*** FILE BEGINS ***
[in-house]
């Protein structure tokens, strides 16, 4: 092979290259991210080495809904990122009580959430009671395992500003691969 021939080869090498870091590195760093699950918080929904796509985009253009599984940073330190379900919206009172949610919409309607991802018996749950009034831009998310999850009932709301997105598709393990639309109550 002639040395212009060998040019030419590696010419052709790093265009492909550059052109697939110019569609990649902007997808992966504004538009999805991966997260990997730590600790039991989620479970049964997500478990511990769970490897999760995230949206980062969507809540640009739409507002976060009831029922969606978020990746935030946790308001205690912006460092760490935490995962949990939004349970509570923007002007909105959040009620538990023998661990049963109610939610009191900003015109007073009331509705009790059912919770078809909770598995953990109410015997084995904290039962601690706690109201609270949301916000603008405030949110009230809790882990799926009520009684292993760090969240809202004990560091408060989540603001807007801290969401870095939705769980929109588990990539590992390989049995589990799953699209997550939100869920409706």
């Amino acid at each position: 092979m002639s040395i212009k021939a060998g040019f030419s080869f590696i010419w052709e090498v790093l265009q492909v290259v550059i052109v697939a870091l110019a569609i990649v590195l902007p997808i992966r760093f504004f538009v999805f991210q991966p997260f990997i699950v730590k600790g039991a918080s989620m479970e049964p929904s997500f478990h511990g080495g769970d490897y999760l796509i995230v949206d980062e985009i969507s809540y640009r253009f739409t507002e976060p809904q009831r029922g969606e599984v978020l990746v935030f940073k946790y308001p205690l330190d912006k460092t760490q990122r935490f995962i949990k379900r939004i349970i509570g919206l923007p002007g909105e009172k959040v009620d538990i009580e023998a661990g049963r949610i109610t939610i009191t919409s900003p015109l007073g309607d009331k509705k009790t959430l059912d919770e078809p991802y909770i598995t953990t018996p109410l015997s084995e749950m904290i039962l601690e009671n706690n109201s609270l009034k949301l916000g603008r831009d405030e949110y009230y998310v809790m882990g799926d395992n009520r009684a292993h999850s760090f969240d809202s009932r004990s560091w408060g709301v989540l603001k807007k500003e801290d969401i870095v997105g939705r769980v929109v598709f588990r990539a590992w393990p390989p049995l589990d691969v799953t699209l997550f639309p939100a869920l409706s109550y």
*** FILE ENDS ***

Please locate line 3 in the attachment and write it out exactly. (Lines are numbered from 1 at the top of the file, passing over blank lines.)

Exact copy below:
């Amino acid at each position: 092979m002639s040395i212009k021939a060998g040019f030419s080869f590696i010419w052709e090498v790093l265009q492909v290259v550059i052109v697939a870091l110019a569609i990649v590195l902007p997808i992966r760093f504004f538009v999805f991210q991966p997260f990997i699950v730590k600790g039991a918080s989620m479970e049964p929904s997500f478990h511990g080495g769970d490897y999760l796509i995230v949206d980062e985009i969507s809540y640009r253009f739409t507002e976060p809904q009831r029922g969606e599984v978020l990746v935030f940073k946790y308001p205690l330190d912006k460092t760490q990122r935490f995962i949990k379900r939004i349970i509570g919206l923007p002007g909105e009172k959040v009620d538990i009580e023998a661990g049963r949610i109610t939610i009191t919409s900003p015109l007073g309607d009331k509705k009790t959430l059912d919770e078809p991802y909770i598995t953990t018996p109410l015997s084995e749950m904290i039962l601690e009671n706690n109201s609270l009034k949301l916000g603008r831009d405030e949110y009230y998310v809790m882990g799926d395992n009520r009684a292993h999850s760090f969240d809202s009932r004990s560091w408060g709301v989540l603001k807007k500003e801290d969401i870095v997105g939705r769980v929109v598709f588990r990539a590992w393990p390989p049995l589990d691969v799953t699209l997550f639309p939100a869920l409706s109550y």